Windows Vulnerability Could Crack DC Server Credentials Open

Researchers have discovered a vulnerability in the remote procedure calls (RPC) to the Windows Server service that could allow an attacker to gain control of the domain controller (DC) in a specific network configuration and execute remote code.

Malicious actors could also exploit the vulnerability to change a server’s certificate mapping to perform server spoofing.

Vulnerability CVE-2022-30216, found in unpatched Windows 11 and Windows Server 2022 machines, was addressed in July’s Patch Tuesday, but a report by Akamai researcher Ben Barnes, who discovered the vulnerability, provides technical details about the flaw.

The full attack flow provides full control over the DC, its services and data.

Proof of concept exploitation for remote code execution

The vulnerability was found in SMB over QUIC, a transport-layer network protocol that enables communication with the server. It allows connections to network resources such as files, shares and printers. Credentials are also disclosed based on the belief that the receiving system can be trusted.

The flaw could allow a malicious actor authenticated as a domain user to replace files on the SMB server and serve them to connect clients, according to Akamai. In a proof of concept, researchers exploited the flaw to steal credentials via forced authentication.

Specifically, they set up an NTLM relay attack. Now deprecated, NTLM uses a weak authentication protocol that can easily expose credentials and session keys. In a relay attack, bad actors can capture an authentication and relay it to another server – which they can then use to authenticate to the remote server with the compromised user’s privileges, allowing for lateral movement and privilege escalation within an Active Directory domain .

“The direction we took was to take advantage of the authentication compulsion,” says Akamai security researcher Ophir Harpaz. “The specific NTLM relay attack we chose involves passing the credentials to the Active Directory CS service, which is responsible for managing certificates in the network.”

Once the vulnerable function is called, the victim immediately sends the network information back to an attacker-controlled machine. From there, attackers can gain full remote code execution (RCE) on the victim machine and establish a launching pad for several other types of attacks, including ransomware, data exfiltration, and others.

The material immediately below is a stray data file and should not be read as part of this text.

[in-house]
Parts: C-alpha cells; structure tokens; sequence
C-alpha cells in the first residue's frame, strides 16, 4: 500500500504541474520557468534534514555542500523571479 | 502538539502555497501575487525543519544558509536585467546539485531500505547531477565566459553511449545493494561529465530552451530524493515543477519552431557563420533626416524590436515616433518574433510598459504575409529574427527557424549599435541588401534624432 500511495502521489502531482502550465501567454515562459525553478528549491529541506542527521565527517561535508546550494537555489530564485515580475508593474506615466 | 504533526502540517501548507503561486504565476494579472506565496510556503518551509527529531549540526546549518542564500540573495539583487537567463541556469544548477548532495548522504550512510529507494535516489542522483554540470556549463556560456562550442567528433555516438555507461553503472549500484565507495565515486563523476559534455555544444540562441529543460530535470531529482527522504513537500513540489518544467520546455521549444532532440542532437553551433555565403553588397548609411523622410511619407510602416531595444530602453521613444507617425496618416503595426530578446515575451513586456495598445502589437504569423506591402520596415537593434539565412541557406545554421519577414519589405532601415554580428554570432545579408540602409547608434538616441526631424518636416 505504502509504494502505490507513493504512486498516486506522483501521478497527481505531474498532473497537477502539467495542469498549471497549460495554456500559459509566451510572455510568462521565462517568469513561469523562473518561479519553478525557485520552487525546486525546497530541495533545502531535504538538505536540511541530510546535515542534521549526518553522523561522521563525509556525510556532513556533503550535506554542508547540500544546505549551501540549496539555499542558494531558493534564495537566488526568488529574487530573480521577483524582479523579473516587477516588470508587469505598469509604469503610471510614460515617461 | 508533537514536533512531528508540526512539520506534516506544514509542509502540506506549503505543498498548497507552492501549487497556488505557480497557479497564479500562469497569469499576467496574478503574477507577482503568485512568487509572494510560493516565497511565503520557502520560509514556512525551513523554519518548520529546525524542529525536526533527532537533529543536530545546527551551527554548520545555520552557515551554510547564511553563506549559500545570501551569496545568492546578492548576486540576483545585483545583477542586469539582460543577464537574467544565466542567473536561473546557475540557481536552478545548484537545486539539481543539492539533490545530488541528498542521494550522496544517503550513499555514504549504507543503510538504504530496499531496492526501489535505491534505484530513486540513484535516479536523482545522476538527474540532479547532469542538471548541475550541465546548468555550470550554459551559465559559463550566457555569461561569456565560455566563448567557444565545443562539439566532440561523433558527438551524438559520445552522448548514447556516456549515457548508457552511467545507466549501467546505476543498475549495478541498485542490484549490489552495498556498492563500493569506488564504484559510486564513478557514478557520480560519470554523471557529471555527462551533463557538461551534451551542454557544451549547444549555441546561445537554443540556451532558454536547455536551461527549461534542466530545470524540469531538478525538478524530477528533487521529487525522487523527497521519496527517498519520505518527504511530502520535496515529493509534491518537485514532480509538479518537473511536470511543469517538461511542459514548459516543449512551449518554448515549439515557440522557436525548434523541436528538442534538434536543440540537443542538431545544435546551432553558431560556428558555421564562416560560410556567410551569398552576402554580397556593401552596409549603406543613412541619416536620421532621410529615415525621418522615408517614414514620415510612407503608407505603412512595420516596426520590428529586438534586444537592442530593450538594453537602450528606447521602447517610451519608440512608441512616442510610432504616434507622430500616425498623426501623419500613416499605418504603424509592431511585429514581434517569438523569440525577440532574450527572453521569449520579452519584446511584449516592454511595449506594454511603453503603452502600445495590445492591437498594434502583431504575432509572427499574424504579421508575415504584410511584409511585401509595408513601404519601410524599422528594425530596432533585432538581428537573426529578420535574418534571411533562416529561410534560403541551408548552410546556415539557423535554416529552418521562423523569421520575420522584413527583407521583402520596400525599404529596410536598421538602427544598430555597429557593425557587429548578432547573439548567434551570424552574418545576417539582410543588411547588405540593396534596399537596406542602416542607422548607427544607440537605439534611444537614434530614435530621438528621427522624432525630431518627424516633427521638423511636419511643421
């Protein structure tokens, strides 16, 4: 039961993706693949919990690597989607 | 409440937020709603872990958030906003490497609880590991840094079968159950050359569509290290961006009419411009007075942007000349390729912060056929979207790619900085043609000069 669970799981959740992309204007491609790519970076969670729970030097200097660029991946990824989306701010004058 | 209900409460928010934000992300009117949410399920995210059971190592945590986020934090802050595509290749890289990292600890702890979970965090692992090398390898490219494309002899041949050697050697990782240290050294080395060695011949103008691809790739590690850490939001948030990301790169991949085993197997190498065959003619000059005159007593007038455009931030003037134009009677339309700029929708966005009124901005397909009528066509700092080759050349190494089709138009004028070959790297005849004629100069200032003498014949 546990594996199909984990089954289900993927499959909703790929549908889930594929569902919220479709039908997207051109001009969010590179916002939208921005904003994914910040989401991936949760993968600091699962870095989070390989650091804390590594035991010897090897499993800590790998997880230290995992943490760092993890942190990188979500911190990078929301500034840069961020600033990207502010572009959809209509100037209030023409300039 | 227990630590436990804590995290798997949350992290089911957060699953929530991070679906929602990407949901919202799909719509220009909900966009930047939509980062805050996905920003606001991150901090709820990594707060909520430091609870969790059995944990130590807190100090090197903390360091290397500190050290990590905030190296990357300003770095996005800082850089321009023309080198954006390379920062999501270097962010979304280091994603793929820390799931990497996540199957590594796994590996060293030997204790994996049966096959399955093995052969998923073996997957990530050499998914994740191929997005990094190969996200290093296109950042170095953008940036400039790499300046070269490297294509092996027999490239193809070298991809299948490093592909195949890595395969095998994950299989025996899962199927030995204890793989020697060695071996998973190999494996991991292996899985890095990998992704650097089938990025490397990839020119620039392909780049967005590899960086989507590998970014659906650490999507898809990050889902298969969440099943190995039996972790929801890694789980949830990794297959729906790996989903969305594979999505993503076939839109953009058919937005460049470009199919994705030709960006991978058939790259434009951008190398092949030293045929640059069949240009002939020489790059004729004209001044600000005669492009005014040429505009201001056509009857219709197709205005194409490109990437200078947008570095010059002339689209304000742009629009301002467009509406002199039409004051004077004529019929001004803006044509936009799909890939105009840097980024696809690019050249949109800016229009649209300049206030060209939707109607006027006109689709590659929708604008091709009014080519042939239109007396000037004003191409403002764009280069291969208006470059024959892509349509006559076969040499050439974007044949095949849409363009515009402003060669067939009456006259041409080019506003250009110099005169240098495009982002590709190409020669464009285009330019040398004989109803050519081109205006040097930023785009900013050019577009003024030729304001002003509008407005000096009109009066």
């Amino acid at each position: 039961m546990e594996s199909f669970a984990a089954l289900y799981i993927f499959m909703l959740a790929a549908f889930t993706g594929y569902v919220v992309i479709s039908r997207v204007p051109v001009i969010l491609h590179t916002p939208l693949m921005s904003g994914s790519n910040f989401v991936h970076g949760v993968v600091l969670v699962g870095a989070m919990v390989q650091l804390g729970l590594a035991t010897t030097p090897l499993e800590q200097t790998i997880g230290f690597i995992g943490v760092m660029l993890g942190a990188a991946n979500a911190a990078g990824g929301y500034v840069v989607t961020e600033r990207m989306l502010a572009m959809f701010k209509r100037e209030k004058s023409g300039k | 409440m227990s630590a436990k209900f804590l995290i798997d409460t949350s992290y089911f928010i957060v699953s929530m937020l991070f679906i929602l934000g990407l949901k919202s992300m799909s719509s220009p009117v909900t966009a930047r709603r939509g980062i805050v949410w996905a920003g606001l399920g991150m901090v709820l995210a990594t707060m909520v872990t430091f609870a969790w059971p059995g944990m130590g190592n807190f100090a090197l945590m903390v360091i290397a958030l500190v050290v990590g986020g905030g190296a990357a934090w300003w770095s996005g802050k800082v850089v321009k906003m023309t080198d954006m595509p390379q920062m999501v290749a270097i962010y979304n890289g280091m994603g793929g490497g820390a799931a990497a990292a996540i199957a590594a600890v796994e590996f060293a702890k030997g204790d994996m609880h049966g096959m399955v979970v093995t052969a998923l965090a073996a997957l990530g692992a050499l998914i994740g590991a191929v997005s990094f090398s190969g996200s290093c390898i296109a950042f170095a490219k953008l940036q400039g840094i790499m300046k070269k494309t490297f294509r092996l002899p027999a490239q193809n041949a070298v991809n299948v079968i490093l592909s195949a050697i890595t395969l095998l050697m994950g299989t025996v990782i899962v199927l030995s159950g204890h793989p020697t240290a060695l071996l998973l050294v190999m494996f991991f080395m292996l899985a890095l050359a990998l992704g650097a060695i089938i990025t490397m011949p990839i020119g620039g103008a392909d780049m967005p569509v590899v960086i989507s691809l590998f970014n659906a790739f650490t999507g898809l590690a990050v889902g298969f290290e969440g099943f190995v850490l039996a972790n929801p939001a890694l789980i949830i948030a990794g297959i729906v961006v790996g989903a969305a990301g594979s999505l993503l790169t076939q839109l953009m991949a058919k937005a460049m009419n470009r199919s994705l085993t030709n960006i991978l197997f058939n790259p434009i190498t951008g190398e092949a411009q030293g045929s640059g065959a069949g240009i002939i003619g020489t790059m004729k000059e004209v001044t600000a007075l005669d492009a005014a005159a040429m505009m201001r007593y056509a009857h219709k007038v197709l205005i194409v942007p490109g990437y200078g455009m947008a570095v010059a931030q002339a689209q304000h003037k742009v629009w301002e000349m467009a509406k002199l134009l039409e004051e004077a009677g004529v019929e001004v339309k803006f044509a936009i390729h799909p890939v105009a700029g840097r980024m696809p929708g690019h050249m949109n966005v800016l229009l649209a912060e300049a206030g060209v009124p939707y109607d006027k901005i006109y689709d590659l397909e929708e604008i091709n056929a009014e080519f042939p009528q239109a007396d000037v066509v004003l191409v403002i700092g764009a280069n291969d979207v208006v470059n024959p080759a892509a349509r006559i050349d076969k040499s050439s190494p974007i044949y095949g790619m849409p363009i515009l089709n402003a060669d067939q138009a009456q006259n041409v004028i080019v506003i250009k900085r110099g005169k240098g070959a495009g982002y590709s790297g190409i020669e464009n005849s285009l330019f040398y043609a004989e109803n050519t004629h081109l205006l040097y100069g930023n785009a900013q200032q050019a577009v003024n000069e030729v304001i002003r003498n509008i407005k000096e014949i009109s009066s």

“We chose to attack the Active Directory domain controller so that the RCE will have the greatest impact,” adds Harpaz.

Akamai’s Ben Barnea points out with this case, and since the vulnerable service is a core service on every Windows machine, the ideal recommendation is to patch the vulnerable system.

“Disabling the service is not a possible solution,” he says.

Server spoofing leads to credential theft

Bud Broomhead, CEO of Viakoo, says in terms of negative impact on organizations, server spoofing is also possible with this flaw.

“Server spoofing adds additional threats to the organization, including man-in-the-middle attacks, data exfiltration, data manipulation, remote code execution and other exploits,” he adds.

A common example of this can be seen with Internet of Things (IoT) devices attached to Windows application servers; eg. IP cameras all connected to a Windows server hosting the video management application.

“Often IoT devices are set up with the same passwords; get access to one, you’ve got access to them all,” he says. “Spoofing that server can enable data integrity threats, including planting deepfakes.”

Broomhead adds that at a basic level, these exploit paths are examples of breaches of internal system trust — especially in the case of forced authentication.

Distributed workforce expands the attack surface

Mike Parkin, senior technical engineer at Vulcan Cyber, says that while it does not appear that this issue has yet been exploited in the wild, a threat that successfully spoofs a legitimate and trusted server or forces authentication to a non- reliable, cause a host of problems.

“There are a lot of features that are based on the ‘trust’ relationship between server and client and spoofing that would let an attacker exploit any of those relationships,” he notes.

Parkin adds that a distributed workforce significantly expands the threat surface, making it more challenging to properly control access to protocols that should not be seen outside of the organization’s local environment.

Broomhead points out that instead of the attack surface being contained neatly within data centers, the distributed workforce has also expanded the attack surface physically and logically.

“Getting a foothold in the network is easier with this expanded attack surface, harder to eliminate and provides the potential for spillover to employees’ home or personal networks,” he says.

From his perspective, maintaining zero trust or least privileged philosophies reduces the reliance on credentials and the impact of credentials being stolen.

Parkin adds that reducing the risk from attacks like this requires minimizing the threat surface, proper internal access controls, and keeping up to date with patches across the environment.

“Neither is a perfect defense, but they serve to reduce risk,” he says.


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